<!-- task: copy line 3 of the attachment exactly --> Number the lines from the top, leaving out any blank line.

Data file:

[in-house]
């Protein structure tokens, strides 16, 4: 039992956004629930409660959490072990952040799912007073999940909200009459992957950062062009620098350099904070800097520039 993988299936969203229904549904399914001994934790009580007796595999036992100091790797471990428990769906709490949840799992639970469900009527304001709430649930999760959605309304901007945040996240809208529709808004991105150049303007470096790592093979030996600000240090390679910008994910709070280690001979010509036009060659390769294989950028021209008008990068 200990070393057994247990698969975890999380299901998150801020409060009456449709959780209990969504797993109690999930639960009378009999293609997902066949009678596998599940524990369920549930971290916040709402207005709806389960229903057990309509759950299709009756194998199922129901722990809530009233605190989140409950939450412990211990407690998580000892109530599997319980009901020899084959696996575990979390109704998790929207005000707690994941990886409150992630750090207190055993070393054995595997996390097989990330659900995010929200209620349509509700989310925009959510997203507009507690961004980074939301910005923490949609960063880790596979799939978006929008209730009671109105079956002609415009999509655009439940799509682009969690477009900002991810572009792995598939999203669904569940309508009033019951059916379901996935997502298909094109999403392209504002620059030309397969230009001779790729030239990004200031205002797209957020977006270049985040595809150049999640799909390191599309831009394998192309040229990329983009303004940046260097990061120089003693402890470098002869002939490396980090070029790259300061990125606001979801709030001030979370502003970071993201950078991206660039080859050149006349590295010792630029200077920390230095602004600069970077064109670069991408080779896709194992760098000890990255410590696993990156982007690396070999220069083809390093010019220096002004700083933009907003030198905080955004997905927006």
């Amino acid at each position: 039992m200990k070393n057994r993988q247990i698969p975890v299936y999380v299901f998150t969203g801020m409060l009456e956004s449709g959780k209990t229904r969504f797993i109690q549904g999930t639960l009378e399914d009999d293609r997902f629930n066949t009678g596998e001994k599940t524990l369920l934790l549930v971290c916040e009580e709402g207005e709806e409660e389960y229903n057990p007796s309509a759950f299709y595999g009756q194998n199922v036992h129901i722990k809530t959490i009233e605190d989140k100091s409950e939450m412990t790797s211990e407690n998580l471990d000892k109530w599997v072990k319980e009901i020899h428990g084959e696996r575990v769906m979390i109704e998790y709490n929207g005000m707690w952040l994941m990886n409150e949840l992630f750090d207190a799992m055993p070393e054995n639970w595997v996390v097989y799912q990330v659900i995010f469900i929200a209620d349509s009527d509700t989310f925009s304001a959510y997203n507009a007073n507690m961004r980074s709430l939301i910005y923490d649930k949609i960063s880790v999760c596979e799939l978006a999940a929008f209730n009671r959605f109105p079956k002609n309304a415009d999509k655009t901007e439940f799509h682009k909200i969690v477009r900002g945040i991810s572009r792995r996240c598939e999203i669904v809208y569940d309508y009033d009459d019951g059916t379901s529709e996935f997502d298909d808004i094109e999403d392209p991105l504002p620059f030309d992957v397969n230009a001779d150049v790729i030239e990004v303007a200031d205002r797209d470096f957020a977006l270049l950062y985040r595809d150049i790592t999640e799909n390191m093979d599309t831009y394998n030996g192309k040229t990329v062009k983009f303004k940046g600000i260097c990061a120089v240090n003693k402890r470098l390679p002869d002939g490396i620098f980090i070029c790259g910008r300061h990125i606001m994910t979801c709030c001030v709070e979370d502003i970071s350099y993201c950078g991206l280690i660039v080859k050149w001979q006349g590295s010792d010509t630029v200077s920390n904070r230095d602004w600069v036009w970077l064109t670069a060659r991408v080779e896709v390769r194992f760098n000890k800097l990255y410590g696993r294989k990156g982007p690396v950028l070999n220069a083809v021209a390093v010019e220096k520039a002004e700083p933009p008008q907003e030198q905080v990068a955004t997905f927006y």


């Amino acid at each position: 039992m200990k070393n057994r993988q247990i698969p975890v299936y999380v299901f998150t969203g801020m409060l009456e956004s449709g959780k209990t229904r969504f797993i109690q549904g999930t639960l009378e399914d009999d293609r997902f629930n066949t009678g596998e001994k599940t524990l369920l934790l549930v971290c916040e009580e709402g207005e709806e409660e389960y229903n057990p007796s309509a759950f299709y595999g009756q194998n199922v036992h129901i722990k809530t959490i009233e605190d989140k100091s409950e939450m412990t790797s211990e407690n998580l471990d000892k109530w599997v072990k319980e009901i020899h428990g084959e696996r575990v769906m979390i109704e998790y709490n929207g005000m707690w952040l994941m990886n409150e949840l992630f750090d207190a799992m055993p070393e054995n639970w595997v996390v097989y799912q990330v659900i995010f469900i929200a209620d349509s009527d509700t989310f925009s304001a959510y997203n507009a007073n507690m961004r980074s709430l939301i910005y923490d649930k949609i960063s880790v999760c596979e799939l978006a999940a929008f209730n009671r959605f109105p079956k002609n309304a415009d999509k655009t901007e439940f799509h682009k909200i969690v477009r900002g945040i991810s572009r792995r996240c598939e999203i669904v809208y569940d309508y009033d009459d019951g059916t379901s529709e996935f997502d298909d808004i094109e999403d392209p991105l504002p620059f030309d992957v397969n230009a001779d150049v790729i030239e990004v303007a200031d205002r797209d470096f957020a977006l270049l950062y985040r595809d150049i790592t999640e799909n390191m093979d599309t831009y394998n030996g192309k040229t990329v062009k983009f303004k940046g600000i260097c990061a120089v240090n003693k402890r470098l390679p002869d002939g490396i620098f980090i070029c790259g910008r300061h990125i606001m994910t979801c709030c001030v709070e979370d502003i970071s350099y993201c950078g991206l280690i660039v080859k050149w001979q006349g590295s010792d010509t630029v200077s920390n904070r230095d602004w600069v036009w970077l064109t670069a060659r991408v080779e896709v390769r194992f760098n000890k800097l990255y410590g696993r294989k990156g982007p690396v950028l070999n220069a083809v021209a390093v010019e220096k520039a002004e700083p933009p008008q907003e030198q905080v990068a955004t997905f927006y």